Between a global pandemic and a long-overdue reckoning around racial injustice, it’s clear that the time for business as usual is over. But at a time when typical marketing tactics feel irrelevant—or even inappropriate—what’s a small dance business owner trying to bring in revenue to do?
A global pandemic and the recession it’s triggered—combined with uprisings over racial injustice and police brutality—have created a perfect storm that’s forced companies large and small to become more creative and intentional in their marketing.
For small dance businesses, which have been hit especially hard by pandemic-related closures and may be relying on marketing more than ever, this presents a number of challenges. Marketing expensive costumes or dancewear may not resonate with your audience while the unemployment rate is so high and large performances aren’t an option, for instance. Pretending that everything is normal in your communications can make your business appear out-of-touch, but sharing one solidarity post won’t be well-received if there’s no evidence of real diversity and inclusion within your business. It can be hard to know how much to acknowledge all that’s going on in our world, or how appropriate it is to push campaigns focused on bringing in revenue that you likely need.
Plus, there’s consumers’ changing relationship to brands. People are increasingly looking to support businesses that align with their values and are invested in the issues they care about, says brand strategist Ashani Mfuko, who has worked with Bloch, Capezio and Joffrey Ballet School. “If we don’t feel represented or feel that we’re not valued, then we won’t support.”
Showing your customers what you care about through a smart and thoughtful marketing strategy will be essential for keeping them engaged—and generating revenue. Use these dos and don’ts to guide you.
Do: Learn more.
Marketing during this time won’t just mean educating yourself about the latest Google Search trends or Facebook features. It’ll also require knowing what’s happening in the world, and how that relates to your business.
For example, before you post a #BlackLivesMatter hashtag, you should be well-versed in how racial injustice impacts your community. And when communicating COVID-related information, make sure it’s credible and up-to-date—and that your offer (especially if it involves gathering in person, like a class or a performance) follows current safety guidelines. Customers can tell when marketing is coming from a place of research and knowledge, and when it’s not.
Don’t: Quit if you make a mistake.
“Audiences are holding organizations accountable in ways they haven’t in the past,” says diversity, equity and inclusion consultant Kim Crowder. It’s understandable, then, for small businesses to fear getting “canceled”—but this fear shouldn’t mean that you stay silent about issues that matter. “When you don’t say or do anything because of fear, that promotes and enables more inactivity,” says Jade “Soul” Zuberi, an anti-racism educator and a professional dancer.
Instead of avoiding potential mistakes by being timid in your marketing, know that you’re inevitably going to have some missteps along the way—and that’s okay. Reframe being “called out” as a learning opportunity. You probably receive feedback from your customers all the time that you use to improve your business—think of this in the same way.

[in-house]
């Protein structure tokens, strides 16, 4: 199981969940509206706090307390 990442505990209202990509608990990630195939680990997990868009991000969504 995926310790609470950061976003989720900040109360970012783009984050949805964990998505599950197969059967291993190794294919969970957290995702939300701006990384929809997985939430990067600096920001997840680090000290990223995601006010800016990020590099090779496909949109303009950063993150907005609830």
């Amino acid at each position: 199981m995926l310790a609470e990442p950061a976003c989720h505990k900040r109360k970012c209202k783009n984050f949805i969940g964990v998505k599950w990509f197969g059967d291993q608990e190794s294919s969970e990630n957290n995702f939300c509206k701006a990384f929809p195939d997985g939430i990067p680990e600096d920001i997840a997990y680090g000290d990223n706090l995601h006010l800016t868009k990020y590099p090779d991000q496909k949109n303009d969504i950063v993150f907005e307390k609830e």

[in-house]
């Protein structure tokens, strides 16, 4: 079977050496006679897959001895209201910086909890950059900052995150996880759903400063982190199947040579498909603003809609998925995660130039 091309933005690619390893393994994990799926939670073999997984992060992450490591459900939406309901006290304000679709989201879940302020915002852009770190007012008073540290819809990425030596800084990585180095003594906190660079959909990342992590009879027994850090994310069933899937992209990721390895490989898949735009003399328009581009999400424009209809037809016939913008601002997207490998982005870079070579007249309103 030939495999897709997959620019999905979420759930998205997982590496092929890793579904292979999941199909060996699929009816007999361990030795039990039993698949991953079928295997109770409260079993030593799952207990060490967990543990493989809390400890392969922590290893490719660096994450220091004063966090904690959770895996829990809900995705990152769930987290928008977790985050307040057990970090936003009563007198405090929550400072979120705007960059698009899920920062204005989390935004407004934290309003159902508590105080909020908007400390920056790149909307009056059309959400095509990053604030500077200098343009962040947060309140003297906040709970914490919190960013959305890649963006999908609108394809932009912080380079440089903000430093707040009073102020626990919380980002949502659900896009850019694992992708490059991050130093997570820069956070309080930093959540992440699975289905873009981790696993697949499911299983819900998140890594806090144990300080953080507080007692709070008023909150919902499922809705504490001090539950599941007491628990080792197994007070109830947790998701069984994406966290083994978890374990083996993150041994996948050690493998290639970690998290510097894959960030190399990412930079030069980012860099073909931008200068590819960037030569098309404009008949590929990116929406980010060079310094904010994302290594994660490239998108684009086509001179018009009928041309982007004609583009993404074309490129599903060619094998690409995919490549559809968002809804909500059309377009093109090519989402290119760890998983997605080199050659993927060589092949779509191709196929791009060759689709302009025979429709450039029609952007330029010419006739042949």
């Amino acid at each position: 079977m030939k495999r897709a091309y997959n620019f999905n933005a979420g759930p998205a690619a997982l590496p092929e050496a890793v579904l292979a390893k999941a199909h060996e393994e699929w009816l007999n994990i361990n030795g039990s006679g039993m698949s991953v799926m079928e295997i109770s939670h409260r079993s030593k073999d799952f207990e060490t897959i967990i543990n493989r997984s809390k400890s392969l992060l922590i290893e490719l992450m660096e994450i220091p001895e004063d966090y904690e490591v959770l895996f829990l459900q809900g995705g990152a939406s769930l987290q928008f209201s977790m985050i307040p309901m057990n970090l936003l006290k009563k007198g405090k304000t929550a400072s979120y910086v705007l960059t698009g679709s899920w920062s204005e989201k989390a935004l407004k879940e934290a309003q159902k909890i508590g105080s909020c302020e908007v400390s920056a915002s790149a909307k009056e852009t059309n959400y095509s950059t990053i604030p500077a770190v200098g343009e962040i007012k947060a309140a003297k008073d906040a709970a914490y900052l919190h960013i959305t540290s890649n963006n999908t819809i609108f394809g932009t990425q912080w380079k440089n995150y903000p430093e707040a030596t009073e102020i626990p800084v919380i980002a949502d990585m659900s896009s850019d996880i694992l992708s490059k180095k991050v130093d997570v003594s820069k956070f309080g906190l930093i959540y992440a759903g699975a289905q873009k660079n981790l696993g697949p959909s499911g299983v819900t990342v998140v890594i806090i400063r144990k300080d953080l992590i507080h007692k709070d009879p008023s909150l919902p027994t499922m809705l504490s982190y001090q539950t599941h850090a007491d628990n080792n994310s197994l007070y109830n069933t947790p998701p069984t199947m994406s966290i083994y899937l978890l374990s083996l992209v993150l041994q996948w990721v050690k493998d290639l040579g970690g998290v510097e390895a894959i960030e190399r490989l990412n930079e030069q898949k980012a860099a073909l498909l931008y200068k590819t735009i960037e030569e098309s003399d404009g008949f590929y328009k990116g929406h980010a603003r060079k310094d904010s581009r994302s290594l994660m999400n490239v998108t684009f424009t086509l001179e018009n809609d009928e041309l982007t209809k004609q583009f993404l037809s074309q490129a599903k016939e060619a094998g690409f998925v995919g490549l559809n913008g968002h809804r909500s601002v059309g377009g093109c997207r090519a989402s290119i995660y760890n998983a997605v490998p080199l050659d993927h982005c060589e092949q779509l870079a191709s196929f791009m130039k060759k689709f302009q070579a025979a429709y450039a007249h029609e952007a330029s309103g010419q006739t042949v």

Don’t: Jump on every social media bandwagon.
Many dance businesses participated in #BlackOutTuesday, posting a black square on Instagram with the hashtag #TheShowMustBePaused. But some, including ballet companies with few dancers of color, were criticized for their lack of self-awareness and many have since returned to their regularly scheduled programming. “Months have passed, and they haven’t done anything else,” says Zuberi. “What are you doing now that will actually make that black square have weight to it?”
Before you join in on a social media or marketing trend, make sure you and your work are authentically aligned with the cause in a way that your audience can see. “You can’t post in solidarity and then uphold the reason it had to be posted in the first place,” says Zuberi, who cited Starbucks as an example of a business acting for the wrong reasons when it designed BLM shirts only after backlash for reportedly banning employees from wearing their own.
If a trend doesn’t feel like it’s in alignment with your values or work as a company, skip it, and find another way to communicate to your customers what’s important to you.
Do: Showcase your values in your posts.
Marketing should reflect what you say you value as a business owner, says Mfuko. “We should see it within your organization, your products, your website and your marketing. You shouldn’t even have to say it; we should be able to see it.” If you’ve stepped up during the pandemic to help your community by making masks or offering free virtual dance classes, for example, or if you’ve always been committed to having a diverse staff, be sure to showcase those things in your marketing.
But if you’re finding that your marketing still doesn’t feel authentic, it may be a sign that this is a business issue that goes much deeper than just marketing. After all, you can’t take a values-first approach to marketing if you aren’t already living your values in your day-to-day operations. If your teaching staff is all-white, for instance, or your product line only works for dancers with certain skin colors or physiques, you’ll need to take the time to consider how you can move forward differently as a business—and acknowledge to your customers that you’re committed to doing better.
Shaté L. Hayes—writer, educator and founder of TheWorkingDancer.com—has an extensive background as a professional dancer/choreographer and is a passionate advocate for career empowerment.